Existential - never! A 'New Release from the exciting -
nae very exciting, Knives Forks And Spoons Press ( check out www.knivesforksandspoonspress.co.uk ): A
Music Box of Snakes from those two vipers
Peter Gillies and Rupert Loydell - with Ray Malone.
In this book Gillies and Loydell take a squint at the art world with
precision, insight and much needed humour ( who says poetry is all about
death - even though most of the artists looked at are indeed 'deed' - as we
say in Glasgow - God who writes
this stuff!) Anyway poor old post modernist purveyor of kitsch Andy Warhol
is first up to get it in the soup tin - who incidentally is parodied on the
front cover with our two vipers serving as drop dead soup tins:
is not your friend. I repeat
is not your friend. He knows
people, has too many friends.
He will put
you to work in a factory
film you asleep. //
is not your friend. He repeats
your expense, owns too many wigs.
You're not on
the guest list, don't have
although it was all your idea.
Put it down
to survival skills.
Then we are told 'Andy Warhol Could Be Your Cousin, if only you got the
nightshift to press the factory buttons. Be part of one big, happy extended
family of Andy's paint-crazed little helpers.' From here we are informed that
Don Judd might be a relation too - and so the scene is set for the tone of
this music box.
From melody the inclination is for understanding: what are these guys talking
about? Are they having a go at the art world - which could be a perception -
or are they having a poke at us
- the supporters and recipients of art. Although on the surface these poems
seem tongue in cheek, there is a sardonic revelation that somewhere there is
a speculative summation of repressed inclination. And that falsehood remains
contained in the actual substance of the music itself. Like a sombre violin
in corridor, the music becomes more intense with repetition - and repetition
is to soul often a warm childhood comfort.
The music goes on and on. We are affirmed that Francis Bacon is not your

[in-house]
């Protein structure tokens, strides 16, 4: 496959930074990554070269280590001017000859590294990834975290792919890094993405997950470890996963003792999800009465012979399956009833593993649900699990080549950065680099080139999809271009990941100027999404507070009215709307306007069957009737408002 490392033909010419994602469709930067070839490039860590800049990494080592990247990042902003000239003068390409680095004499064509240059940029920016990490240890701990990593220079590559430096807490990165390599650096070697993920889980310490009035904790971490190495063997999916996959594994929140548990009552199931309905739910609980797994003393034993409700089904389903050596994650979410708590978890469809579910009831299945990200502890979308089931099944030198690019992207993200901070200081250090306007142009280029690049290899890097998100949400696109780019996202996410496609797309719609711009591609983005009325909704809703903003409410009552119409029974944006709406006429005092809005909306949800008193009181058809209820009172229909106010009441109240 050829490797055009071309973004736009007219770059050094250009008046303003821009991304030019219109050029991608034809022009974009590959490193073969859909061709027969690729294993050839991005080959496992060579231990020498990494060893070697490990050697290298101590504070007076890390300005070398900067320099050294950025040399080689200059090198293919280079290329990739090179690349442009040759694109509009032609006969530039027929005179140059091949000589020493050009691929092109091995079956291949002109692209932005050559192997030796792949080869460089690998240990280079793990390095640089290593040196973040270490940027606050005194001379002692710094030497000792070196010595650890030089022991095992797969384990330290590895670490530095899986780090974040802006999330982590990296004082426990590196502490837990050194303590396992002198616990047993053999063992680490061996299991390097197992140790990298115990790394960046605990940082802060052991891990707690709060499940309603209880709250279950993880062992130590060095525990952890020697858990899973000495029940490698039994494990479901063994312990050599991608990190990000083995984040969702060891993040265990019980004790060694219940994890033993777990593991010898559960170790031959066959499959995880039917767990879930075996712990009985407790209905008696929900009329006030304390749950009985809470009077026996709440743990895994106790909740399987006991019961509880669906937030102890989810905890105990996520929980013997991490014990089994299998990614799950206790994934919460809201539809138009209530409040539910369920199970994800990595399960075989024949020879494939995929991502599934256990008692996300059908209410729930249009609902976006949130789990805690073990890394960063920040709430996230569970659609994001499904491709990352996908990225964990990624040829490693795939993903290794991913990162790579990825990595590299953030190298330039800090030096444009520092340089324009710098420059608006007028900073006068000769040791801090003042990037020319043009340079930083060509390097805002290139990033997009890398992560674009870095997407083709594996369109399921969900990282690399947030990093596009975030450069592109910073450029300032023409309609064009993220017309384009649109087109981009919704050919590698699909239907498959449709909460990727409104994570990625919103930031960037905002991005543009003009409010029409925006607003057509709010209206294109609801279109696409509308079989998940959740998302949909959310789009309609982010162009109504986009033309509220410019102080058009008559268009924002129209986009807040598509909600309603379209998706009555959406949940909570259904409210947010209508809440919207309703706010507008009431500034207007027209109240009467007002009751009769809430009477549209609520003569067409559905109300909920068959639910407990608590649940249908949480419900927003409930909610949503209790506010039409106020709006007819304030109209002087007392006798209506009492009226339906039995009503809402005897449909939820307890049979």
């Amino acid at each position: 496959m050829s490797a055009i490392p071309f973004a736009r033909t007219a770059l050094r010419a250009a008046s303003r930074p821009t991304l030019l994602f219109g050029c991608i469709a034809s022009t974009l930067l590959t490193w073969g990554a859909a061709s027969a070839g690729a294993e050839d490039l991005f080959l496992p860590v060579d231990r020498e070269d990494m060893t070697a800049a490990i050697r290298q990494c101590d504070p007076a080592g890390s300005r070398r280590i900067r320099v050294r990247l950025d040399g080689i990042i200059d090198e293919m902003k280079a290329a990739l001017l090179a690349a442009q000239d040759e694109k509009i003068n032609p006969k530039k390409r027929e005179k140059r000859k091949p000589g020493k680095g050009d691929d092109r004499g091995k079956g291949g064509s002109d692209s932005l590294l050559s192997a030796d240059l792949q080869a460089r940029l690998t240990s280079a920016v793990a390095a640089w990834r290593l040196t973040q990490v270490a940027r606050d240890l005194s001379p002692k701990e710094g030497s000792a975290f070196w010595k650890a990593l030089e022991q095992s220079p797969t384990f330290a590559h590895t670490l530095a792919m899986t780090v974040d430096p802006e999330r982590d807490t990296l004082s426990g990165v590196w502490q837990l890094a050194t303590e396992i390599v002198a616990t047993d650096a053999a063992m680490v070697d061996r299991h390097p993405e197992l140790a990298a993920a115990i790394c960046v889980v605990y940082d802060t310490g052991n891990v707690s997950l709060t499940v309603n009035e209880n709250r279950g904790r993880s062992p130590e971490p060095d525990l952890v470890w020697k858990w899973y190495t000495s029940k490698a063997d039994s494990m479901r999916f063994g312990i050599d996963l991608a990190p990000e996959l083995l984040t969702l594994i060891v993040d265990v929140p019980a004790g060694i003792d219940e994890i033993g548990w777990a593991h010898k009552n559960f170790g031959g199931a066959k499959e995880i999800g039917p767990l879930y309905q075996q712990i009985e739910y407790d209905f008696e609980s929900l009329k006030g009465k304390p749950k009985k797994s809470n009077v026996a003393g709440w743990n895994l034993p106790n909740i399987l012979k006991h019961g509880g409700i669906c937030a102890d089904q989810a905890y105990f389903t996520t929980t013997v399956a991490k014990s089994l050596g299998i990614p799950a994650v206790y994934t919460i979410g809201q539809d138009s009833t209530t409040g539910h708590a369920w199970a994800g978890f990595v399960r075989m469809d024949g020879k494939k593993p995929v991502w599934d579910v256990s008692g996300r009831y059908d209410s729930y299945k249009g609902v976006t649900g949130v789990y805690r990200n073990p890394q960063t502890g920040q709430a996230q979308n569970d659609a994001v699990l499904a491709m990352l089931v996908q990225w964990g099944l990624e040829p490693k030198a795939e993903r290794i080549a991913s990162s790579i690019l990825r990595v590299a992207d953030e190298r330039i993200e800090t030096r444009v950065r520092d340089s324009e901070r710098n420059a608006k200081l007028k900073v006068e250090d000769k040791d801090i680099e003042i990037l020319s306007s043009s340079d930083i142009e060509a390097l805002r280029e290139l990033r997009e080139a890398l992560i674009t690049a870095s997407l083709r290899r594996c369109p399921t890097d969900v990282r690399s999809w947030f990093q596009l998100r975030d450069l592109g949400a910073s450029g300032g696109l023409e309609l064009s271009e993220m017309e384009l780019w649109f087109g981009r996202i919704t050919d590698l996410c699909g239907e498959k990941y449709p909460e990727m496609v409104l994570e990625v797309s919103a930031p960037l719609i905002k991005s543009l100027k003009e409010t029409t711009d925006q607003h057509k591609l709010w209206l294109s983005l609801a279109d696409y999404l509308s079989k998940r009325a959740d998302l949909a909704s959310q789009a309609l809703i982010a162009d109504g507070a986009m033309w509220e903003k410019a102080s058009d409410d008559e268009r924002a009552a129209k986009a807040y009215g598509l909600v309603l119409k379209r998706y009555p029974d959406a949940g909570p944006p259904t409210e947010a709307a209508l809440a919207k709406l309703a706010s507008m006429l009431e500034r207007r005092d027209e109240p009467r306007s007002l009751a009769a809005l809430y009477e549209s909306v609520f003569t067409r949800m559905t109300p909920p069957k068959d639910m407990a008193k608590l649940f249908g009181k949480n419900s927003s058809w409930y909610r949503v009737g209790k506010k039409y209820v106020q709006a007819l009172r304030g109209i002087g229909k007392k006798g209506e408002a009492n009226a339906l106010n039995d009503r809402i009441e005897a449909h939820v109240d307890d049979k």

friend. I'm beginning to feel lonely - a bit disconnected from my Bacon and
soup. But why is he not my friend I cry! 'Because he'd smudge your face and
pin you to the floor or bed, pull open wounds to admire their beauty, paint
them purple, red.' Here we are getting a more sinister kind of baroque. The
music turns dramatic: wounds are pulled open to 'admire their beauty'. This
is a great line. A whole orchestra booms on the downbeat of the wand, full of
blood and energy - like the colours caked on by Bacon himself with venom (
see the snake motif) you can almost taste the magenta hissing out - (no not
Next I'm told Francis could also be your cousin - and I laugh out loud. Are
the pair of vipers taking the piss here I'm saying to myself. I like it:
contrast of melody, pace and bludgeoning repetition: so much so that these
poems become inescapable mantras: ' Joe Bloggs is not your friend -
but Joe Bloggs could be your cousin' . Then I get it - I think what the art
world is serving up is almost like advertising - that all sorts of the well
deserved invariably become cliche, kitsch, controlled. Am I reading too much
But it is not just the art world that gets it: we are told television is not your friend: now I'm converted as I sit
nodding my head off being only able to stomach Thomas the Tank Engine in the
morning, as it's so much more my kind of reality - or dare I say 'truth'.
not your friend, it's just
in the corner, designed
to keep you
quiet. Look at the way it
your brain and tries to sell us
don't want or need...
The vipers could have added that 'it' rots yir brain and believes in only one
thing' itself'. And that every afternoon there are infact several million
Britons pronounced dead as 'Murder she Wrote' rolls it's credits. And that
the new mantra of truth is that conversation does indeed kill the art of
telly watching. Oh don't get me started ( stamps feet on the floor and scoffs
And there is much beauty in this box: consider friends and cousins:
one Place for Long Enough
a negative of itself
types of shadow
types of darkness
an infinite palette of blacks
fog's gentle filter
light sky dark water
pictures of memory and time
soft shallow difference
ambiguous spaces observed
absence filling the frame
I would recommend a listen to this Music Box and say that
you are in for a treat, and that as Rupert Loydell says of this press: 'a
star is rising'.
Check it out.
© James McLaughlin 2010